US to beef up Israeli anti-rocket system
WASHINGTON, USA (AFP) — The United States plans to bolster an Israeli anti-rocket system with $70 million in assistance this year and more funding is likely in the future, Defense Secretary Leon Panetta said yesterday.
The "Iron Dome" air defence network has been credited with thwarting Palestinian militant rocket and mortar attacks out of Gaza.
"My goal is to ensure Israel has the funding it needs each year to produce these batteries that can protect its citizens," the Pentagon chief said in a statement after meeting with his Israeli counterpart, Ehud Barak.
"That is why going forward over the next three years, we intend to request additional funding for Iron Dome, based on an annual assessment of Israeli security requirements against an evolving threat," the statement also quoted Panetta as saying.
The announcement fell short of predictions published in Israel's Haaretz daily that Washington was ready to commit to $680 million to pay for more anti-rocket batteries.
Instead, the US administration chose to provide $70 million for the current year and review the issue in future years, allowing some potential leverage over Israel.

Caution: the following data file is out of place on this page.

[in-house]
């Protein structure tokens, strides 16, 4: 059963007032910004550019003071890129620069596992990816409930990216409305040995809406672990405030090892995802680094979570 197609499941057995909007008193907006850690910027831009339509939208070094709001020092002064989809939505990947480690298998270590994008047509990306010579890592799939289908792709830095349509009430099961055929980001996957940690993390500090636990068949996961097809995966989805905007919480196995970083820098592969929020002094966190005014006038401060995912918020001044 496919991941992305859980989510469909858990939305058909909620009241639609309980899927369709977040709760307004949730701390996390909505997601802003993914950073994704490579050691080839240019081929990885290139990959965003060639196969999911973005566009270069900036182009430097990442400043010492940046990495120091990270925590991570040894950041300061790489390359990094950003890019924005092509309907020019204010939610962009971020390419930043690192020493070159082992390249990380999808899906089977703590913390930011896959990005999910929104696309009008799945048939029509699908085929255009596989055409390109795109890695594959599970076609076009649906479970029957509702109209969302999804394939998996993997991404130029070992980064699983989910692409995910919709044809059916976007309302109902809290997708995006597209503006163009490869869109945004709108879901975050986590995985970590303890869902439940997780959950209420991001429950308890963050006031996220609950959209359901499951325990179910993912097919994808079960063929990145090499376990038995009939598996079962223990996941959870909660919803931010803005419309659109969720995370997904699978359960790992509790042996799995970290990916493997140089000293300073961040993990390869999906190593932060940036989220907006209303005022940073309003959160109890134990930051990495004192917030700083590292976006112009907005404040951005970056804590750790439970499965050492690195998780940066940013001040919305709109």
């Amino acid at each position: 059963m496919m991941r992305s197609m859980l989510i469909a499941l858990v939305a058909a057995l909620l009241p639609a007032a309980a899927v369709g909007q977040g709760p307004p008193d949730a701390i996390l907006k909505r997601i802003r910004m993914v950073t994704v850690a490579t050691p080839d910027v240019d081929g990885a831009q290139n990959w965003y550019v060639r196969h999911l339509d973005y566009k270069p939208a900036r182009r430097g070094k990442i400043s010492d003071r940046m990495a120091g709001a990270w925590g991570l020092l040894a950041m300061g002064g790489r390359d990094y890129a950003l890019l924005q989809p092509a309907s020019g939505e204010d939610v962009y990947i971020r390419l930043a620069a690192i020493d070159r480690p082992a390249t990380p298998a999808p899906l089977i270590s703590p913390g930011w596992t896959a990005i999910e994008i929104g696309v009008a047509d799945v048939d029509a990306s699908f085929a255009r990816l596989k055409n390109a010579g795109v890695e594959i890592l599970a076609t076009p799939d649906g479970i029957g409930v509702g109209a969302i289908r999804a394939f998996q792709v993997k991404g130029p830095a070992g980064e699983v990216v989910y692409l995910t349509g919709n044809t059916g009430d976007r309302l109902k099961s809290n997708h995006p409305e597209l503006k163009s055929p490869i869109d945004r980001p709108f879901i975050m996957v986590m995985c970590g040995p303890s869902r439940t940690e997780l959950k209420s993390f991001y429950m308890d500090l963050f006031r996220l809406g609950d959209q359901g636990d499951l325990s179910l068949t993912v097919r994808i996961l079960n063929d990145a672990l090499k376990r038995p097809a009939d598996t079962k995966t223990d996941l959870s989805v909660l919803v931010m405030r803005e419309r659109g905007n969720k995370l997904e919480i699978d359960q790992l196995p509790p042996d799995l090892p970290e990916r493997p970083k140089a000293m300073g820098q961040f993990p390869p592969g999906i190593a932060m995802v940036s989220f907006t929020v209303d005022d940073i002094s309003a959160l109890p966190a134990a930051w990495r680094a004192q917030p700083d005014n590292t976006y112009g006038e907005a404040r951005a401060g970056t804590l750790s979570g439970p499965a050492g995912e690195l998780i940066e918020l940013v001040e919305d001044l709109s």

US-Israeli relations have been strained over how to counter Iran's nuclear programme, with Washington arguing that sanctions need to be given a chance to work while Israeli leaders have suggested time is running out and that unilateral military action may soon be necessary.
Panetta called the aid for the air defence system "part of our rock solid commitment to Israel's security," which comes "on top of approximately $3 billion in annual security assistance."
The Pentagon has already delivered $205 million in assistance for the Iron Dome system.
Panetta added that "we will stay in close consultation in the years ahead to ensure we are making necessary investments in this important system."
Barak's visit to Washington was the third in as many months and came as the US and other major powers prepared for a fresh round talks this month with Iran on its nuclear programme.
Israel and most of the West believe Iran's nuclear energy programme masks a drive to develop atomic weapons. Tehran denies such intentions.